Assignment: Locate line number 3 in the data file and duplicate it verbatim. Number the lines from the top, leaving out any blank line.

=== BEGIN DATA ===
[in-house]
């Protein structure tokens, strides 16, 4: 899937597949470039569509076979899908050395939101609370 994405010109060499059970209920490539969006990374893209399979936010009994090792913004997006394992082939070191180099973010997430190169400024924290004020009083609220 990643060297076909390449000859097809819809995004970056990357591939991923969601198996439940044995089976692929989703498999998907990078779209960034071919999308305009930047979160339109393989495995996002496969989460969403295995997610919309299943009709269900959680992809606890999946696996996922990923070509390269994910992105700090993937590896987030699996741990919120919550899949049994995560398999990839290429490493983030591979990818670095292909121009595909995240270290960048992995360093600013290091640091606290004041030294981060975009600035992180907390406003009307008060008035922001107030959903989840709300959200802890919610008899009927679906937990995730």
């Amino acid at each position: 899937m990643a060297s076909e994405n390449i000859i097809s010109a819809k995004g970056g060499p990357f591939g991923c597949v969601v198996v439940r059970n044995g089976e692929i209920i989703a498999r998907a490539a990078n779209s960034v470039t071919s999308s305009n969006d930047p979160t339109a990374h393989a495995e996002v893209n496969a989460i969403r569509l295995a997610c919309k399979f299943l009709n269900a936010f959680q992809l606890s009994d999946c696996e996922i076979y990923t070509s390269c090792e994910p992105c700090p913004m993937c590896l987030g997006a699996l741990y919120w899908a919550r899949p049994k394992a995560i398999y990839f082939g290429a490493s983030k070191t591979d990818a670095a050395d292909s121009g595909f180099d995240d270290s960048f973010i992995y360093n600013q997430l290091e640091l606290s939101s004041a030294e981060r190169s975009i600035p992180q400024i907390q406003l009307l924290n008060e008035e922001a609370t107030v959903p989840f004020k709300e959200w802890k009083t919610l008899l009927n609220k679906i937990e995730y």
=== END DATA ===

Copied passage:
């Amino acid at each position: 899937m990643a060297s076909e994405n390449i000859i097809s010109a819809k995004g970056g060499p990357f591939g991923c597949v969601v198996v439940r059970n044995g089976e692929i209920i989703a498999r998907a490539a990078n779209s960034v470039t071919s999308s305009n969006d930047p979160t339109a990374h393989a495995e996002v893209n496969a989460i969403r569509l295995a997610c919309k399979f299943l009709n269900a936010f959680q992809l606890s009994d999946c696996e996922i076979y990923t070509s390269c090792e994910p992105c700090p913004m993937c590896l987030g997006a699996l741990y919120w899908a919550r899949p049994k394992a995560i398999y990839f082939g290429a490493s983030k070191t591979d990818a670095a050395d292909s121009g595909f180099d995240d270290s960048f973010i992995y360093n600013q997430l290091e640091l606290s939101s004041a030294e981060r190169s975009i600035p992180q400024i907390q406003l009307l924290n008060e008035e922001a609370t107030v959903p989840f004020k709300e959200w802890k009083t919610l008899l009927n609220k679906i937990e995730y």